By Maya Rhodan
February 14, 2018

A Kehinde Wiley portrait is never hard to spot; bursts of jewel-tone colors, Rococo floral swirls, and, usually, a black or brown person as the subject. His depiction of Barack Obama is no exception. In the grand 7-by-5-ft. painting, unveiled in a ceremony at the Smithsonian Institution’s National Portrait Gallery on Feb. 12, Obama is seated in an ornate brown chair, his arms folded neatly across his lap. Bright green vines illuminate the background; buds of lilies, chrysanthemums and jasmine are peppered throughout. He practically levitates amid the verdure. The image is a striking departure from the staid presentation of many of the other 43 Presidents in the “America’s Presidents” exhibit. And for that reason, it feels like an essential addition to American history.

The exhibit is curated in chronological order, but depending on how you enter, it opens with either George Washington or Obama. Like the historic Lansdowne painting of Washington, Obama’s portrait is rife with symbolism. But where Gilbert Stuart flirts with the splendors of the office of the President, Wiley alludes to the story of the man himself. “The way we think about a presidential portrait is one that is imbued with dignity from the outset. It is a vocabulary that has been fixed,” Wiley tells TIME. “The challenge here was to allow certain aspects of Barack Obama’s power and respectability to be a given so that we could move forward with a different type of narrative.”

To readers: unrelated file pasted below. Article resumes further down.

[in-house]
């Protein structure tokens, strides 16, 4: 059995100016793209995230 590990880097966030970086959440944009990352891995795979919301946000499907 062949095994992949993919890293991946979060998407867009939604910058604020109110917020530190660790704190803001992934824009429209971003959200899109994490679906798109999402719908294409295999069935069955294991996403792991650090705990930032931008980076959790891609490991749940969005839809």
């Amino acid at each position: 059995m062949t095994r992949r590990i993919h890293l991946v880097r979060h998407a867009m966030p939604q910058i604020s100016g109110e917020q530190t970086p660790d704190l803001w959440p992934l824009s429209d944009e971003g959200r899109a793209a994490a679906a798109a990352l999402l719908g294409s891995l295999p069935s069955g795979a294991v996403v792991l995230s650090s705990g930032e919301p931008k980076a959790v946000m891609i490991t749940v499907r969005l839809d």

Wiley stripped away the trappings of office in order to depict the former President’s life journey. African blue lilies are a nod to Obama’s father’s home country of Kenya. Chrysanthemums are the official flower of the city of Chicago, where Obama met his wife Michelle and started both his family and political career. Pikake, or Arabian jasmine, thrives in Hawaii, where the President spent much of his youth. These botanicals are a challenge to viewers to grapple with the improbability of Obama’s rise. The way the president appears to lean toward the viewer, his collar unbuttoned, exudes a level of openness not seen in some of the other portraits, says Taína Caragol, who curated the Wiley commission for the Portrait Gallery. It’s “indicative of the values of his presidency,” she says, “And the notion of a democracy that works from the bottom up instead of from the top down.”

For the first time in its 56-year history, the National Portrait Gallery commissioned two African-American artists, Wiley and the Baltimore-based artist Amy Sherald, who created Michelle Obama’s portrait, to paint the First Couple. The Gallery raised $500,000 in private funds from benefactors including Steven Spielberg and Kate Capshaw, Judith Kern and Kent Whealy. A spokesperson for the Gallery would not discuss the artists’ fees or how the price compared with previous commissions.

Former US President Barack Obama and First Lady Michelle Obama stand before their portraits and respective artists, Kehinde Wiley (L) and Amy Sherald (R), after an unveiling at the Smithsonian's National Portrait Gallery in Washington, D.C., on Feb. 12, 2018.
Saul Loeb—AFP/Getty Images

The Obamas chose Wiley and Sherald after considering portfolios of some 20 artists. The Obamas interviewed a few at the White House, but ultimately decided on the two contemporary portraitists with whom they each felt a connection. Both artists’ work shows a commitment to making portraits of people who have traditionally been marginalized. Sherald, 44, typically paints subjects in ordinary clothes, holding everyday poses, but their features are striking, their skin tones are rendered in shades of gray, with pops of color throughout the canvas. Wiley, 41, is known for larger-than-life riffs on Western art. In their portraits, Sherald and Wiley both upend notions of what it means to hold power, particularly as a person of color in America. “Portraits are about revealing aspects of an individual,” says Wiley. Through his art, Wiley bestows the honor and symbols that have traditionally been reserved for the upper class upon everyday people. He says, “allowing us to look at people that are often invisible in a different light.”